Jeez, talk about Harry Potter overkill! Every second pixel on the site seemed to be devoted to Potter and his magic wand. I wondered just how many of the books were sold, but couldn’t get sales figures (or more likely, didn’t know where to look on Instead I had a look at the top 50 selling books at the time. 15 of the top 50 were Potteralia. The other categories are somewhat arbitrary, but you get the drift…

Though not entirely surprising, there is something a bit disappointing about this. Maybe it’s just the summer holidays and kids (parents) are buying the book to beat the band?

As an aside, there’s a classic bit on where someone (purely in the interests of science, you understand) substituted the word ‘wang’ for ‘wand’ in a chapter of the first Potter book. And he uncovers definitive proof that J.K Rowling is a dirty DIRTY woman, making a fool of us all! Hilarious. At least it is if you’ve a puerile mind like mine…

Spent the June bank holiday weekend with Mar, Merce y Javi in León province – we stayed about 5km outside Astorga. Lovely scenery, in particular the spectacular Las Médulas (a UNESCO World Heritage site.)


In the 1st century A.D. the Roman Imperial authorities began to exploit the gold deposits of this region in north-west Spain, using a technique based on hydraulic power. After two centuries of working the deposits, the Romans withdrew, leaving a devastated landscape. Since there was no subsequent industrial activity, the dramatic traces of this remarkable ancient technology are visible everywhere as sheer faces in the mountainsides and the vast areas of tailings, now used for agriculture. — UNESCO website

The Ruina Montium technique used by the Romans involved boring vertical shafts with horizontal tunnels off, then quickly flooding the entire system: the compressed air would literally blow the sides of the mountain out, the resulting debris being channeled into canals, in which slaves would scramble, panning for gold. An entire mountain range some 900m high and over 6 km at base has been reduced to the peaks thought to be uneconomic by the Romans. Pliny the elder estimated that 20000 pounds of gold were extracted each year – over two centuries, this is an incredible amount…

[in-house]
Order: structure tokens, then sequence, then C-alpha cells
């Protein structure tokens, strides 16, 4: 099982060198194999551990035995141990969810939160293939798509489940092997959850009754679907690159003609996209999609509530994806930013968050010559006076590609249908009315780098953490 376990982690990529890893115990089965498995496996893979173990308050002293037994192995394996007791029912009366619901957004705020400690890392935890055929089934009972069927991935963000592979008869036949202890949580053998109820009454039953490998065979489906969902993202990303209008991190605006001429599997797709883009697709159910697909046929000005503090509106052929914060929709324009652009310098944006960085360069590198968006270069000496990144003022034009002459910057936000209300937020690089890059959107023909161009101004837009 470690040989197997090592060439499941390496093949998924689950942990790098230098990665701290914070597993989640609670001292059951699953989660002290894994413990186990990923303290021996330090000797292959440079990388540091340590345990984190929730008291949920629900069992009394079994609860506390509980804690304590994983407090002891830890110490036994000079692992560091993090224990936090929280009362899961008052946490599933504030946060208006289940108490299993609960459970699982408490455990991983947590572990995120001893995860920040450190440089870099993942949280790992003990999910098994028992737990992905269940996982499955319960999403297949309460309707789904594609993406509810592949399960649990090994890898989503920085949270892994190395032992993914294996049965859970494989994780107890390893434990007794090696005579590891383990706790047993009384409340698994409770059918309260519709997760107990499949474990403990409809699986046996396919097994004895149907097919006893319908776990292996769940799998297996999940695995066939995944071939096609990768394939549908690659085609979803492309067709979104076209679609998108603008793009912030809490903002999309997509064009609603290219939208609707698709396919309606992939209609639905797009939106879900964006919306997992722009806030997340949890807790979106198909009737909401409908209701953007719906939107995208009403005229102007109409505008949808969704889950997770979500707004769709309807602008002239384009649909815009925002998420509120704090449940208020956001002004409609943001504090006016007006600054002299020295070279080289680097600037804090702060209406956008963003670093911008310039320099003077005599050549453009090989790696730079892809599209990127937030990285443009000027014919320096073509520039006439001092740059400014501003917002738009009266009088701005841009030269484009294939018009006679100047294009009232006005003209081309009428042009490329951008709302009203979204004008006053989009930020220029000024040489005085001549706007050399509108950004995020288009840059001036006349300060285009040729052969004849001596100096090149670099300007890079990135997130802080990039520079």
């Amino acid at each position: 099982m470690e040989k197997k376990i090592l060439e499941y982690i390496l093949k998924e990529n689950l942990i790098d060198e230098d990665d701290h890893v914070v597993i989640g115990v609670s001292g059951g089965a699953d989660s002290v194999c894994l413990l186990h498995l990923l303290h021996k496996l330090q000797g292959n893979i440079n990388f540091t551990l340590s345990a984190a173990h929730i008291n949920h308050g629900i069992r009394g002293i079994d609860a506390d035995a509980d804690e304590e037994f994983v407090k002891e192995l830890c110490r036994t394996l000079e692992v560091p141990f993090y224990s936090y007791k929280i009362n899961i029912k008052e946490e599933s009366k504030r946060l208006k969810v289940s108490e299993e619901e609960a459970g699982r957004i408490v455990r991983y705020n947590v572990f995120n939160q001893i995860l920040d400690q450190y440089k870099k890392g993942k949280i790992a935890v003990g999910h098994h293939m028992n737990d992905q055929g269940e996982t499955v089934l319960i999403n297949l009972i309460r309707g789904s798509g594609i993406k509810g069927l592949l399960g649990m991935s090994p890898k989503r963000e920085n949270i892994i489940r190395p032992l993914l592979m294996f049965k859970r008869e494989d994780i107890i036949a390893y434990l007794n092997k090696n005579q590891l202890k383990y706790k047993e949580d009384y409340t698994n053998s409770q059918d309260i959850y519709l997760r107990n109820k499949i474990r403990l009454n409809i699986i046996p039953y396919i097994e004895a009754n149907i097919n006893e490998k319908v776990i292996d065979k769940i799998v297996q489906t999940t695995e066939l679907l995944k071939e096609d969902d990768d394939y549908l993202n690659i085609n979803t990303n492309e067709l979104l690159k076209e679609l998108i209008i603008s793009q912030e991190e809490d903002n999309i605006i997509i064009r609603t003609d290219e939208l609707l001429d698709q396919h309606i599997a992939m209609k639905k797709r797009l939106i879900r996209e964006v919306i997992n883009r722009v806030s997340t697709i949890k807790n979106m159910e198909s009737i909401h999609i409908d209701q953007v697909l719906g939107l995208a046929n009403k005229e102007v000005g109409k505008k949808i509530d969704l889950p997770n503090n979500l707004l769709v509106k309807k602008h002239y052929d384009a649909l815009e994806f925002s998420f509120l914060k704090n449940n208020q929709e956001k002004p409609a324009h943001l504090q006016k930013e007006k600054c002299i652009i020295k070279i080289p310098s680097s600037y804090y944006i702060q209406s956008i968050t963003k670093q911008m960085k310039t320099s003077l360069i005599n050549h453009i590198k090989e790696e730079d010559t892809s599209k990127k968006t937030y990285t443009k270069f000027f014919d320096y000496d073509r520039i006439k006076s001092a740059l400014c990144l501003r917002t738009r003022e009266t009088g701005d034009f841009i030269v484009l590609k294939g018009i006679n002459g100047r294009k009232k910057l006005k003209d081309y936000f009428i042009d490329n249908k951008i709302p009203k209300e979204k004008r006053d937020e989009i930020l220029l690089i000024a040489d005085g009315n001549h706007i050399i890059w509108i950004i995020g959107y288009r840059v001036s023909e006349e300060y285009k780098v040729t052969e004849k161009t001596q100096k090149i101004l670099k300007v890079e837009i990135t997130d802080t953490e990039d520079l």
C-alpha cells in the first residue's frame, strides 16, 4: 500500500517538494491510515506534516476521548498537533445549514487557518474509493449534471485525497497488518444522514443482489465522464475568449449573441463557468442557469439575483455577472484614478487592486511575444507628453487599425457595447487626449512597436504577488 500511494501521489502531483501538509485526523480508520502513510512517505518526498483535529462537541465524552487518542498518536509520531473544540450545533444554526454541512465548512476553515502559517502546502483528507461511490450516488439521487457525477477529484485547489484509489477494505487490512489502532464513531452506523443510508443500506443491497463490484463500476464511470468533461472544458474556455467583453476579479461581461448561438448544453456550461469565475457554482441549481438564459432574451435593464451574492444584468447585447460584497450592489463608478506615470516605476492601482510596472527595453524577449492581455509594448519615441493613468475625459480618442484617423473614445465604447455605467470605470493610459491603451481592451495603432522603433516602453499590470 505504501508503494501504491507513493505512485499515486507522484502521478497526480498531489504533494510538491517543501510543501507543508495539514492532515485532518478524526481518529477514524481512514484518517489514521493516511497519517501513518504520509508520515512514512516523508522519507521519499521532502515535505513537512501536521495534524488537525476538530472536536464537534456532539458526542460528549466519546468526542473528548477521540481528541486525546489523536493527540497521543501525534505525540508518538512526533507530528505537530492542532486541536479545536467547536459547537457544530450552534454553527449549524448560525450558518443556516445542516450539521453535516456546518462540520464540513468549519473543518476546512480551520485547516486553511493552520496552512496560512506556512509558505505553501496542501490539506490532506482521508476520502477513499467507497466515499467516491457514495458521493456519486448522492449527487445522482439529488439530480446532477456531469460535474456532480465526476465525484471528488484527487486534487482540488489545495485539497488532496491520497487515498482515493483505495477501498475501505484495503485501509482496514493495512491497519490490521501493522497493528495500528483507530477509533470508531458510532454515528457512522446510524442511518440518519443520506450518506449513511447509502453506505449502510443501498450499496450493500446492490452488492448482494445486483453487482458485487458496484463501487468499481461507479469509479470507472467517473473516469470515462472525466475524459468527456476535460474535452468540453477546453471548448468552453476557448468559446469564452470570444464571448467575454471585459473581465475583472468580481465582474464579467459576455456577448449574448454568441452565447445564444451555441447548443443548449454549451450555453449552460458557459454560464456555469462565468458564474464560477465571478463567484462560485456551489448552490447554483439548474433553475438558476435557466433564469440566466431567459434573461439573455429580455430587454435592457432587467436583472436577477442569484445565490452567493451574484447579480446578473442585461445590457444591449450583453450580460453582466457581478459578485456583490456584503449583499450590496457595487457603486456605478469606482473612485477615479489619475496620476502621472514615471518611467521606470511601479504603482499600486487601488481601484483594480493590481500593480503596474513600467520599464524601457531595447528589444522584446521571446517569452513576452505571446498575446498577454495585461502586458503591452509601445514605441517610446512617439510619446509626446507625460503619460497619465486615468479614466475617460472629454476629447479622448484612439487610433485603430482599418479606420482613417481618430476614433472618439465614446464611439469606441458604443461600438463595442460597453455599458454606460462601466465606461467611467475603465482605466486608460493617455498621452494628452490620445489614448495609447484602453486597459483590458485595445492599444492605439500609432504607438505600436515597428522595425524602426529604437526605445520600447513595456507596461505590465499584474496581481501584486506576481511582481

Lots more photos here.

A natty new look based on Patricia Muller’s connections WordPress theme. The pic above, as every Cork person will know, is of Gougane Barra. The pic isn’t too bad for a cameraphone, though next time I’ve got to take my real camera!

Additionally, I tossed Otto’s PicasaWeb widget as it just didn’t work. Google have added a Flash SlideShow of their own to PicasaWeb. It needs a randomiser and maybe one or two other options, but it’s fairly slick. There’s even an AJAX-based API available should you wish to customise things still further, which I did, it was fairly painless.

And it’s beyond me how many people still don’t use Picasa. It’s free, it’s the best photo organiser available on a PC and beats iPhoto hands down, and they give you 1 GB (yes, one gig) of free webspace for your albums!

Problems, problems, problems.
Just got hold of my equinux tubestick USB DVB Tuner for the Mac. A bargain at 39.95 euro + another 12 shipping and handling. Alas, it’s dog-slow on my 1.5GHz G4 Mac Mini (1G RAM, external fast FW400 drive). They have a horrible licensing scheme that ties the Tubestick software to a particular Mac (though you have 4 more installs.) It crashed twice when I went to activate the software. It crashes quite frequently. They have a built-in ILCrashReporter framework, which has been getting heavy use. I disabled FinderPop in case of conflicts, to no avail.

The picture and audio break up all the time, the Mini’s fan is blowing fulltime, top shows the ‘TheTube’ app hovering around the 80% mark showing pixellated quarter-size and the software loses contact with the USB device regularly.


TheTube app found 21 channels which is a bit odd since the bundled MediaCentral application found 31 with the same hardware and aerial position. Their snazzy website quotes:

Multi-tasking is no problem for TubeStick

where by “no problem” they mean “you can’t.” At least on a G4 Mac Mini.